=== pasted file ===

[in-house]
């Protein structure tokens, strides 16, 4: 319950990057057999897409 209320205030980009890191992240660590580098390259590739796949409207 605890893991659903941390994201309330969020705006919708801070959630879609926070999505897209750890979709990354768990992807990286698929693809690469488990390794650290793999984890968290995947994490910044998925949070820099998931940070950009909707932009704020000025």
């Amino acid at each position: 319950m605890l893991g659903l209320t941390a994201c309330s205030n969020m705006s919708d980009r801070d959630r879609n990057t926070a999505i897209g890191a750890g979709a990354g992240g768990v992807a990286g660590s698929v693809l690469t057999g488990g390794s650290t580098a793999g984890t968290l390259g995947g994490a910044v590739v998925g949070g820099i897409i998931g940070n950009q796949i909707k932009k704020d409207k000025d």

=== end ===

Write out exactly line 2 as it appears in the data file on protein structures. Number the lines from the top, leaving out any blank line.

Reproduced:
């Protein structure tokens, strides 16, 4: 319950990057057999897409 209320205030980009890191992240660590580098390259590739796949409207 605890893991659903941390994201309330969020705006919708801070959630879609926070999505897209750890979709990354768990992807990286698929693809690469488990390794650290793999984890968290995947994490910044998925949070820099998931940070950009909707932009704020000025």